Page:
Businesses across the UK are invited to take part in a competition designed to soften the blow of Brexit.
Trading experts and professional membership body Institute of Export & International Trade (IOE&IT) launched the Open to Export competition to encourage businesses to take ownership of their international strategies.
And entering its 12th year, there is no better time than in the lead up to Brexit for the initiative to run again.
Jim Davis, Managing Director International of competition sponsor Bibby Financial Services, said: “We support more than 10,000 businesses worldwide and we know from our own experience that trading overseas presents SMEs with tangible opportunities to grow.
“The IOE&IT is a fantastic support service for SMEs and we’re looking forward to reviewing the competition entries.”
This autumn Brexit will dominate the minds of businesses and traders, and IOE&IT believe it is crucial for UK’s SMEs to continue to plan ahead and look to export as a way of mitigating risk and increasing global sales.
And the government’s Export Strategy- which aims to grow exports as a percentage of GDP from 30% to 35% while encouraging SMEs to look at global markets – reflects a similar mindset.
The Open to Export Competition is open to SMEs in the UK. To enter, businesses must create a coherent Export Action Plan using an online planning tool on OpentoExport.com and submit it by November 5.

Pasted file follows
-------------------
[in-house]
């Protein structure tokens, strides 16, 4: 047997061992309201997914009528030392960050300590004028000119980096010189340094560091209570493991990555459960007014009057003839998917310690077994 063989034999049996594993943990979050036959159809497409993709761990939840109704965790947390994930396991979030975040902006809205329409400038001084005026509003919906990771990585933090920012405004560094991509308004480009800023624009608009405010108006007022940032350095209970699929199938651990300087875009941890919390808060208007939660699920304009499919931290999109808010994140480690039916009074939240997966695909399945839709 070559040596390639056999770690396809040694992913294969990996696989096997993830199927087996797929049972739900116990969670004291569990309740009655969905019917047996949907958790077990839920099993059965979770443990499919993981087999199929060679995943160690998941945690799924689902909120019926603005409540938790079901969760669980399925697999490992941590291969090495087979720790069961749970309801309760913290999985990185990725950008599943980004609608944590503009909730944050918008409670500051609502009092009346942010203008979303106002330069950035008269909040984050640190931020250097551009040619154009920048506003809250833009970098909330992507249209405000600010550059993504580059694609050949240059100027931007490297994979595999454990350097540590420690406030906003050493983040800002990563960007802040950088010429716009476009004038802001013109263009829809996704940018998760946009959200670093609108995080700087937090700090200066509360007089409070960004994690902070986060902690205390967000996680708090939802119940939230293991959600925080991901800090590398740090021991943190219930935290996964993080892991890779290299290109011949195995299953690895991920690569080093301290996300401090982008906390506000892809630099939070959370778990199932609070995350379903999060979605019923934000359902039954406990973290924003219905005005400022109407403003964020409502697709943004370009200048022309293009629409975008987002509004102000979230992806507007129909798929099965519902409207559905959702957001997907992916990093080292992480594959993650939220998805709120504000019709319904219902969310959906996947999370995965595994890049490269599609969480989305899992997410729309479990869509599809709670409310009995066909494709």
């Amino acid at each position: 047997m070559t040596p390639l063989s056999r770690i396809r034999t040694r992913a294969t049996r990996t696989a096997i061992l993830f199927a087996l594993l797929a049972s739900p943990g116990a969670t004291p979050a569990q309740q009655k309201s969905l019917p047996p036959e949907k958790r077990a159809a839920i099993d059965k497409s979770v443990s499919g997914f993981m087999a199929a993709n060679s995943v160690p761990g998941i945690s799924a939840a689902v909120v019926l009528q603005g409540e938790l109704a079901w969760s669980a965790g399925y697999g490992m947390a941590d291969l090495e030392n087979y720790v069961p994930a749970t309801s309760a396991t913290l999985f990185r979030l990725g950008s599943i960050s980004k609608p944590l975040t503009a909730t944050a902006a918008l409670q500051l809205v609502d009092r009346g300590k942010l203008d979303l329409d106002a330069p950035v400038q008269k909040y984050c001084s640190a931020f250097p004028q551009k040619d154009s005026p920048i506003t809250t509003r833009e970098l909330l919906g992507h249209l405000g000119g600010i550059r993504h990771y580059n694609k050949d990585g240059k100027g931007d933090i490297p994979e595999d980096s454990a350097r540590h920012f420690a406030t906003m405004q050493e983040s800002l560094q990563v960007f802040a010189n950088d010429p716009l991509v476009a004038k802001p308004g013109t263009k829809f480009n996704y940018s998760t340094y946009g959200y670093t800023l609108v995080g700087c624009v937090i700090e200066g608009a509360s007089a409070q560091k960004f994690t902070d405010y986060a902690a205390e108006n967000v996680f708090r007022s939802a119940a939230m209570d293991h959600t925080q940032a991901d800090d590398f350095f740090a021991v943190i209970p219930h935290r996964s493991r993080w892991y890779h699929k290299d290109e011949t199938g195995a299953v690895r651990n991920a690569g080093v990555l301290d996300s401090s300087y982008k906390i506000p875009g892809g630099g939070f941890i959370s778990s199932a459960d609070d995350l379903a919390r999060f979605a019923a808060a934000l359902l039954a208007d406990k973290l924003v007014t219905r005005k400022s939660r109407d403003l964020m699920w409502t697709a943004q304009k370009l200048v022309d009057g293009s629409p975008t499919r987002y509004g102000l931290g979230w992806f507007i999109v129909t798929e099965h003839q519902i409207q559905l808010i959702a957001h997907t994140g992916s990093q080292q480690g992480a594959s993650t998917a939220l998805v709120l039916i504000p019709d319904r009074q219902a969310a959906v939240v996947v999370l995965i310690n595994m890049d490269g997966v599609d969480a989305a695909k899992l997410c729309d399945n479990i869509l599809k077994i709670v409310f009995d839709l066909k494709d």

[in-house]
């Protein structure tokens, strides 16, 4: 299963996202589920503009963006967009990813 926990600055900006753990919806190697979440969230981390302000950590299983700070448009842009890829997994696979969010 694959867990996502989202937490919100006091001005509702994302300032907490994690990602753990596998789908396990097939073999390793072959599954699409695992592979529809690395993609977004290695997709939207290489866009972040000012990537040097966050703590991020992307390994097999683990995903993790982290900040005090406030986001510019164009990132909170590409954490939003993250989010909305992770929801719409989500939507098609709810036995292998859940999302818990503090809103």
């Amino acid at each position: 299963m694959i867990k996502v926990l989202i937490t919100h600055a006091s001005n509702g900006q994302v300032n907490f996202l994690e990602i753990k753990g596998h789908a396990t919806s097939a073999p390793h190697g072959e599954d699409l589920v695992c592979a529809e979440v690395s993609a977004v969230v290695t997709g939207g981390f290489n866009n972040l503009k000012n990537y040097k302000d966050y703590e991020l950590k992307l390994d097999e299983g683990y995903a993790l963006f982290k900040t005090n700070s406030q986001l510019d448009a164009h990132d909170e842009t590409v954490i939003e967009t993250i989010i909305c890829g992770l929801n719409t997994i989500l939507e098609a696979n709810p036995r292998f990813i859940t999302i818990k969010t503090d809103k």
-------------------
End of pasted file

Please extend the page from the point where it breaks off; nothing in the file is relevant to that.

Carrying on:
10 shortlisted finalists will then be invited to pitch their businesses at a showcase final taking place as part of the IOE&IT’s Birmingham World Trade Summit on November 28.
At the summit, shortlisted finalists will network with and hear from global trade experts about the practicalities of entering markets before pitching to a panel of expert judges about how they would use the £3000 1st place cash prize towards implementing their international growth strategy.
A prize of international trade support from BFS and the IOE&IT is also up for grabs.
Director General of the IOE&IT, Lesley Batchelor said: “This could well be our most important competition yet.
“With Brexit likely to bring further uncertainty to the business community over the autumn and a ‘No Deal’ cliff-edge still looming, it’s vital that we say to the UK’s SMEs that exporting doesn’t just spread risk, it increases your profits and sales.”
She added: “We also need to tell them that it’s not hard to do – as long as you have a plan and have researched the markets you’re selling to, it’s perfectly doable, whatever the circumstances.”
For more information log on to opentoexport.com.